The substantial outlay of the Central government’s Covid-19 relief package and the exodus of migrants from cities are two pieces of a puzzle that don’t sit well together. In a country that annually spends between Rs 2 lakh crore and Rs 2.5 lakh crore on social protection, a relief package of about Rs 1.7 lakh crore is not insignificant by any measure. Yet this announcement failed to comfort migrant workers, who retreated from cities to the safety of their hometowns in droves.
This incongruity betrays a fundamental flaw in how the government understands relief work. At a time when tactical thinking was critically required, the government simply relied on strengthening existing programmes. Take a closer look at its relief measures. They are hardly indistinguishable from existing, generic social protection measures – all built upon existing systems, such as the Public Distribution System, National Social Assistance Programme, by enlarging the size of entitlements. Think of it as curing a patient on the brink of a cardiac arrest with physical exercise.
To understand this better, it is important to distinguish between social protection schemes and relief measures. The former refers to sustained measures to build resilience among the population, so that they are able to withstand personal crises (such as evictions and loss of earning) as well as collective crises (such as riots, famine and epidemics). Relief, on the other hand, is strictly episodic, instituted to mitigate an immediate crisis. Neither should be confused with the other.
If relief has to compensate for the absence of sustained programmes, institutions, infrastructure and delivery mechanisms, it runs the risk of being inadequate and misdirected. The vastness of coverage, the generosity of entitlements and the robustness of institutional and delivery mechanisms of social protection programmes is inversely proportional to the amount of relief needed in times of crisis. But it is directly proportional to the efficacy of the relief measures.
Building on a base
Relief, by its very nature, is provisional. It is carried out with a sense of urgency and always lacks adequate time for planning. When there is not enough investment in social infrastructure protection – resulting in low resilience among people to withstand crises – relief begins to appear like social protection. In such circumstances, relief resources struggle to be absorbed and channelled in effective ways, regardless of how generous they are. They have to build from the ground up and address multiple layers of vulnerabilities.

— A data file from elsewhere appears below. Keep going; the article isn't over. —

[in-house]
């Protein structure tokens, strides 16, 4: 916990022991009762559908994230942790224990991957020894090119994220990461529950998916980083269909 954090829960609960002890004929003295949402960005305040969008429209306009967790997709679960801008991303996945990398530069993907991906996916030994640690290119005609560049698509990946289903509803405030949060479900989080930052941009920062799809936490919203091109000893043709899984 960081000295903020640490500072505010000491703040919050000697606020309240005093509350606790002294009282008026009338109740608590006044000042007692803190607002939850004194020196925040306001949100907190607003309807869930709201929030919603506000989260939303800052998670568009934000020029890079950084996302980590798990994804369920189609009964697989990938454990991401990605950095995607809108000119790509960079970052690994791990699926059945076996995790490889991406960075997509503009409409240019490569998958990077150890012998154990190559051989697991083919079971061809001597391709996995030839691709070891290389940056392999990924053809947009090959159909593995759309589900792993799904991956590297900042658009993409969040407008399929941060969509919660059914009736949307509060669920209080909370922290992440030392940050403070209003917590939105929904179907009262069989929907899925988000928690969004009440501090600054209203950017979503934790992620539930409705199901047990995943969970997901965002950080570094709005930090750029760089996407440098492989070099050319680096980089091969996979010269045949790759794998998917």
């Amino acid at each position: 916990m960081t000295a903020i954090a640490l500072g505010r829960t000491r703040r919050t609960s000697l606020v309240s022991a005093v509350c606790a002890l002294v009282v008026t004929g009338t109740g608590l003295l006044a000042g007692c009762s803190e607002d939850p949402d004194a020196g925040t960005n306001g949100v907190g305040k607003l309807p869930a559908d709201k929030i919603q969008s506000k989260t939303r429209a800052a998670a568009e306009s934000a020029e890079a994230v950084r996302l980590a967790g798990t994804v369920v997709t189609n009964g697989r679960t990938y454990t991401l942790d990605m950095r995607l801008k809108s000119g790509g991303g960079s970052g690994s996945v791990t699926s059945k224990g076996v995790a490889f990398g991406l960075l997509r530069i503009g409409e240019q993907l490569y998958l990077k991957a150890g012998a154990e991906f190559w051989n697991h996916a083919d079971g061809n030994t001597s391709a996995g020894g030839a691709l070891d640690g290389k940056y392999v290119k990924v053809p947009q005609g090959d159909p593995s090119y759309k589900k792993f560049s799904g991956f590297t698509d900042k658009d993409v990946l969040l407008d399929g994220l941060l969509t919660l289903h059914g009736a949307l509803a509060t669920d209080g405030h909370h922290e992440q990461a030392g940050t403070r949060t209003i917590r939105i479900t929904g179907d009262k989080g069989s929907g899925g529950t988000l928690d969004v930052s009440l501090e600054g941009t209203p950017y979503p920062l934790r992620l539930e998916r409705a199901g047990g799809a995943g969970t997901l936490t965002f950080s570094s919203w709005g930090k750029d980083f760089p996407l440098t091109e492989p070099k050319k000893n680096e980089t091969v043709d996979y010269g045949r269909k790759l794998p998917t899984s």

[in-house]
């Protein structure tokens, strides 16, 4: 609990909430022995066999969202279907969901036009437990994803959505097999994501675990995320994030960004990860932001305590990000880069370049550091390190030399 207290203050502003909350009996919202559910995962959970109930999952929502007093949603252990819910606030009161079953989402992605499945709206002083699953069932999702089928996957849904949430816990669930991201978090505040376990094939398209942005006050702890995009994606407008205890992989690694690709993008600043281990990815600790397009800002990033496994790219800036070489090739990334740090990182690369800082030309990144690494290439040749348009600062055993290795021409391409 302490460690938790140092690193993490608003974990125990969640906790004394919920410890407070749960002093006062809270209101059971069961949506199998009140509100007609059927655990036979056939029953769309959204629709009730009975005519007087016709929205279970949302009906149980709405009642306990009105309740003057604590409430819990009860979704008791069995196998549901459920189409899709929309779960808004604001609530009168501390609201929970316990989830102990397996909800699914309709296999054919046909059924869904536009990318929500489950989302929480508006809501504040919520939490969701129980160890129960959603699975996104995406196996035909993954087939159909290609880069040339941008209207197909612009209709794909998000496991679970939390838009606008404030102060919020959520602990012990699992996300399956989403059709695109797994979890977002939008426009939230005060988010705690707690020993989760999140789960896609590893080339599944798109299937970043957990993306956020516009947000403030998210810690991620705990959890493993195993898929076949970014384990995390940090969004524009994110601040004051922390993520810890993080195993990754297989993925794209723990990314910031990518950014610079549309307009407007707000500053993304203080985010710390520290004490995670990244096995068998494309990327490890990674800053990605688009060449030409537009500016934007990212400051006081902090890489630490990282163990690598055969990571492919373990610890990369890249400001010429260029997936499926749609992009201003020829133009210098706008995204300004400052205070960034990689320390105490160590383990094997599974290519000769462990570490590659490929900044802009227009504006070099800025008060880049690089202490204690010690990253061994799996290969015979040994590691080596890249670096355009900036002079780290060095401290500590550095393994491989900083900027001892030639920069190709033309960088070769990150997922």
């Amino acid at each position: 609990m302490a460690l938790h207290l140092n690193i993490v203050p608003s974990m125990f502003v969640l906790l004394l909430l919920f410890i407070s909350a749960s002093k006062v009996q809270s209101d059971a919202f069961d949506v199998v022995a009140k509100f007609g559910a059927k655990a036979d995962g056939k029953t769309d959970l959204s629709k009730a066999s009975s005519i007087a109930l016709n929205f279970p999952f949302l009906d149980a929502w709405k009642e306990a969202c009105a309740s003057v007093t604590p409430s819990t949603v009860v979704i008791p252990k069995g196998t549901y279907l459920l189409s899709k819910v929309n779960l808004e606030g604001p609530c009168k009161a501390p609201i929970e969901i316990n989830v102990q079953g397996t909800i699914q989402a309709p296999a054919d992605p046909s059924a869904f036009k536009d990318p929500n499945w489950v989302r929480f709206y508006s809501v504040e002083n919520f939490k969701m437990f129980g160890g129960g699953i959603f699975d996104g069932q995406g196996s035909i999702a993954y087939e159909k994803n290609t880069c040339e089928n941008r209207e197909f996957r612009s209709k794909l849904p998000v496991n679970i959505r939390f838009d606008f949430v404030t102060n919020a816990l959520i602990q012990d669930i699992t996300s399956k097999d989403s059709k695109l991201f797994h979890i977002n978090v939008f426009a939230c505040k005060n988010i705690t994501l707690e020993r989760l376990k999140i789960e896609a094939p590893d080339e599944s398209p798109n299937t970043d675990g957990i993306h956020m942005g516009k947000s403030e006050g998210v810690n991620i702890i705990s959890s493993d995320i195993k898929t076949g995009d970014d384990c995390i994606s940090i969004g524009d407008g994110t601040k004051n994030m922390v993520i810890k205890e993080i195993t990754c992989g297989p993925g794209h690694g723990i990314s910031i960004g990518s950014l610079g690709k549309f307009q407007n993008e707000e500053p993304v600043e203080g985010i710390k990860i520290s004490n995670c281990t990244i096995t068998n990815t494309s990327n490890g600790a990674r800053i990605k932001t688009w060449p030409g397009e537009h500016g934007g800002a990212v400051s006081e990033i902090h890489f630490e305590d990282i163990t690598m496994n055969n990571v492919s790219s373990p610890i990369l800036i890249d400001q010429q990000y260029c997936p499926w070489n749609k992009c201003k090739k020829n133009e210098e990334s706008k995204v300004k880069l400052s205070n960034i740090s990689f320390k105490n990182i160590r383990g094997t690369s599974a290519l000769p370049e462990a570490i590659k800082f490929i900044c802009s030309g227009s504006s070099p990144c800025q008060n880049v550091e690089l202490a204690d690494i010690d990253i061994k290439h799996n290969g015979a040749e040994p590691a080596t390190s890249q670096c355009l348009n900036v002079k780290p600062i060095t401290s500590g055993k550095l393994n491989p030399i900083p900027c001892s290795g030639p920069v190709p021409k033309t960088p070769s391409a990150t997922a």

But when social protection is sufficient, relief work can make a vast difference with modest augmentations. In critical times, you aren’t left trying to find people who need relief and discovering ways to deliver it to them since these have already been identified via well-institutionalised mechanisms.
In Kerala, for instance, it was the existence of institutions, robust healthcare systems and mechanisms like the Kudumbashree collective that made it possible to support health workers, provide doorstep delivery of meals and increase microfinance. Similarly, it was the midday meal infrastructure that helped agencies all over the country ensure doorstep delivery of rations.
The government’s relief package was not attuned to addressing pressing concerns, such as migrants being unable to access extra rations or the threat of ouster by landlords. These issues were either neglected or drew a post-facto response, such as the unenforceable directive to landlords to not evict tenants or to employers to continue dispensing wages. State agencies constantly missed the beat in anticipating and addressing manifestations of the crisis on the ground.
After all this is over, our inclination will be to treat the pandemic as an episodic crisis and ignore the fractures it has revealed in our social protection system. But we should avoid the trap. The only positive way forward from this will be to realise that the pre-crisis normal was precarious and highly unjust.
Strengthening social protection – both in terms of expanding the number of people it covers and the range of measures it mobilises – to plug diverse risks should be an immediate step. So that when the next crisis hits, relief builds on the robust base consisting of programmes, institutions and infrastructure, instead of compensating for the absence of social protection. So that lives are not endangered, as in recent days. After all, ensuring equal chances of survival for all, unmediated by class, is the least the state owes to those whom poverty got to, much before the threat of the disease did.
(With inputs from Anirban Bhattacharya and Gautam Bhan.)
Kinjal Sampat is a consultant with the Indian Institute of Human Settlements. Views are personal.